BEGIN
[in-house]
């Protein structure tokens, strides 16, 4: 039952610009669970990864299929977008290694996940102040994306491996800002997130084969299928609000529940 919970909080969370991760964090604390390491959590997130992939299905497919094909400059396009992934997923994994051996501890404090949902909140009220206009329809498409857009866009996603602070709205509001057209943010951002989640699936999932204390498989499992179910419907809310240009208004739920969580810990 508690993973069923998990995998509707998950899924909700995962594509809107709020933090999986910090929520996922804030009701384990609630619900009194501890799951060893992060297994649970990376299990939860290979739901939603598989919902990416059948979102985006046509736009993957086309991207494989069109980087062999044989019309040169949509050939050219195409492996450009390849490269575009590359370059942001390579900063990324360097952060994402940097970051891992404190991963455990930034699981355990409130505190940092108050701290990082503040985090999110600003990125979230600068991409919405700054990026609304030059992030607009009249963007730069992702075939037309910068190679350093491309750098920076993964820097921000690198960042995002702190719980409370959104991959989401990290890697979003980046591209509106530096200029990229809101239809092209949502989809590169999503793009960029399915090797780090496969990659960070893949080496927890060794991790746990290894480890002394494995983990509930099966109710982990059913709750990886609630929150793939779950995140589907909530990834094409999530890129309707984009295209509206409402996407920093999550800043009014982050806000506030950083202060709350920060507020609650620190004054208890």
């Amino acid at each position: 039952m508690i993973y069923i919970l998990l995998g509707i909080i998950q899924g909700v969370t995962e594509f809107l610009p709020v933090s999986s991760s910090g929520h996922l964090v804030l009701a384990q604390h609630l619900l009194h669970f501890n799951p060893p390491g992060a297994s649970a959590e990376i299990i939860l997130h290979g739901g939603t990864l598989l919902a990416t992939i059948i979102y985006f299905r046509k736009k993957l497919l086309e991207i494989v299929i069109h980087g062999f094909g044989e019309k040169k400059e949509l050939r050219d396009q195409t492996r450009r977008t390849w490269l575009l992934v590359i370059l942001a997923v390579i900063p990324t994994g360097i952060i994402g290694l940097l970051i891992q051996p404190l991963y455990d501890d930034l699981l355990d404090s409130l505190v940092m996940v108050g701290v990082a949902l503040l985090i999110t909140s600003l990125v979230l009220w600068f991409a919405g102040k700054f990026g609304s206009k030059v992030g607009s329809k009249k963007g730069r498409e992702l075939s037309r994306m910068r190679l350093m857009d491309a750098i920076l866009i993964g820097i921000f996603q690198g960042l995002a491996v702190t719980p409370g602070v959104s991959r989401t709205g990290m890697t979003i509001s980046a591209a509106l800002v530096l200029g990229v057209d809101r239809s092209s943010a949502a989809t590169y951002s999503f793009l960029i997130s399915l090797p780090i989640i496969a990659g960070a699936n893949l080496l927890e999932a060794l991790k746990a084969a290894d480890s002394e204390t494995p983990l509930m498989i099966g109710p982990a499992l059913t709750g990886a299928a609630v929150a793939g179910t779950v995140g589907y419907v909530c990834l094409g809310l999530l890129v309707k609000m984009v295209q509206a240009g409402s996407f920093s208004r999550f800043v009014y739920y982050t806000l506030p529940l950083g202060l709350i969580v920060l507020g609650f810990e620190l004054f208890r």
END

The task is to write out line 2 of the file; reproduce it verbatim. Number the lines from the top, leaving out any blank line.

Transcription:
């Protein structure tokens, strides 16, 4: 039952610009669970990864299929977008290694996940102040994306491996800002997130084969299928609000529940 919970909080969370991760964090604390390491959590997130992939299905497919094909400059396009992934997923994994051996501890404090949902909140009220206009329809498409857009866009996603602070709205509001057209943010951002989640699936999932204390498989499992179910419907809310240009208004739920969580810990 508690993973069923998990995998509707998950899924909700995962594509809107709020933090999986910090929520996922804030009701384990609630619900009194501890799951060893992060297994649970990376299990939860290979739901939603598989919902990416059948979102985006046509736009993957086309991207494989069109980087062999044989019309040169949509050939050219195409492996450009390849490269575009590359370059942001390579900063990324360097952060994402940097970051891992404190991963455990930034699981355990409130505190940092108050701290990082503040985090999110600003990125979230600068991409919405700054990026609304030059992030607009009249963007730069992702075939037309910068190679350093491309750098920076993964820097921000690198960042995002702190719980409370959104991959989401990290890697979003980046591209509106530096200029990229809101239809092209949502989809590169999503793009960029399915090797780090496969990659960070893949080496927890060794991790746990290894480890002394494995983990509930099966109710982990059913709750990886609630929150793939779950995140589907909530990834094409999530890129309707984009295209509206409402996407920093999550800043009014982050806000506030950083202060709350920060507020609650620190004054208890």